Here are some quick and easy stretches to keep you active and mobile.
Travelling has become a regular part of our modern lives. Whether it’s for business or leisure, being stuck in a cramped seat for long periods of time, along with changes in air pressure and moving through multiple time zones, can wreak havoc on our bodies; even for the fittest of travellers. Here are some quick and easy stretches to keep you active and mobile (Some can even be done from your seat!). However, make sure you walk about too, to keep the blood circulating. The body can sometimes find it hard pumping the blood from your legs back to your heart so aim to go for a walk every 2 hours.
Rag Doll (Forward Fold)
Feet hip distance apart and fold your body over your thighs. I like to grab opposite elbows with opposite hands and gently swing from side to side. Target area is your spine, to release and soften, so bend your knees as much as you need to allow this. This is not a hamstring stretch although these can be lengthened here too.
Yogi Squat (or Anti Chair Pose As I Like to Call It)
Bring your elbows on the inside of your knees, maintain a tall spine but try not to sink down into the hips. Lift up just an inch so you really engage the muscles around the hips and press through the outside edges of your feet. Don’t worry if your heels lift, this could be a number of things, tightness in the hips or ankles or just the way your bones are built. I find gentle rocks from side to side help alleviate any initial stiffness. Use your elbows to guide the hips open a little wider, but don’t force them.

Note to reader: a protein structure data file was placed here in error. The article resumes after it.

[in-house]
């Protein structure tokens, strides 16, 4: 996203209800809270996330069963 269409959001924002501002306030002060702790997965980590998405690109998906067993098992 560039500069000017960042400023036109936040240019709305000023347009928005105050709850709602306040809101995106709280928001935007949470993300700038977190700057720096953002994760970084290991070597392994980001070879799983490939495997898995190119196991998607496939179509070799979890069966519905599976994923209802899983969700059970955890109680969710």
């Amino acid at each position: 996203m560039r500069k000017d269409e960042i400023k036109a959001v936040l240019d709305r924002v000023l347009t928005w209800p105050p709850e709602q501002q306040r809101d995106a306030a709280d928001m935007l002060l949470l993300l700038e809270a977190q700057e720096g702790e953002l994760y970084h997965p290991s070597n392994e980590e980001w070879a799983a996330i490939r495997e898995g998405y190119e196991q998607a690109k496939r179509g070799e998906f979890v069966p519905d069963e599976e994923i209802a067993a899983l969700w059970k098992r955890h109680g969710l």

Not only does this help open the hips, ankles, groin and Achilles, but strengthens the legs, feet, calves and ankles as well as relieving lower back pain.
See if you can hold this for up to 1 minute! Then once this feels ok, repeat this 3 times holding up to a minute each time with a little break in between.
Seated Pigeon – (You Can Even Do This At Your Seat)
Keep the foot resting on your opposite leg active and flexed to protect the knee. If you can get enough out of the stretch by keeping your spine straight, then stay here. If you want more, tilt your body forward until you feel it enough. Enjoy the stretch in the hip rotators, glutes (bum muscles) and IT bands (that run down the outside edge of your thigh).
Wide Legged Forward Fold
This stretches and strengthens the hamstrings, calves, hips, low back, and spine. This really gets deep into tight areas in my hamstrings! Make sure you press into your feet, lengthen the legs and press the hips up towards the ceiling. You can also clasp the hand behind you draw your fist over your head. This incorporates a nice shoulder opener too.
I love twists! They are great to keep the spine moving in its natural range of movement and help get rid of toxins! It’s important to lengthen the spine before twisting to create space between every vertebra. Daily practice of this pose can reduce back and neck pain.
Leg cradle stretches thigh, hamstring, and calf muscles and releases tightness in hip muscles and hip flexors. This my all time favourite to relieve tight hips. Gently rock the leg from side to side. This increases your range of motion, boosts circulation, and may also help to alleviate back pain.
Make sure you keep hydrated! I aim to drink about 1 litre of water every 2-3 hours. I always find there’s a lot of stodgy food on planes and not much choice. With change in air pressure, you can also bloat more easily, so make sure you have healthy snacks at hand such as fruit, raw veg, nuts, seeds, raw nut butters (you can get these in individual sachets – Pip & Nut and Mindful Bites) and bars (Squirrel Sisters, Love Raw and Pulsin are my favourites). This might incur a bit of food prep before hand but you will thank yourself after!
Stretching is so important to incorporate into your daily routine – I can’t stress this enough! Benefits include increased flexibility, mobility, better posture, improved circulation, stress relief and preventing injury. Please try and make time for it. Similarly, you can come to one of my stretch classes at Core Collective and see what it’s all about.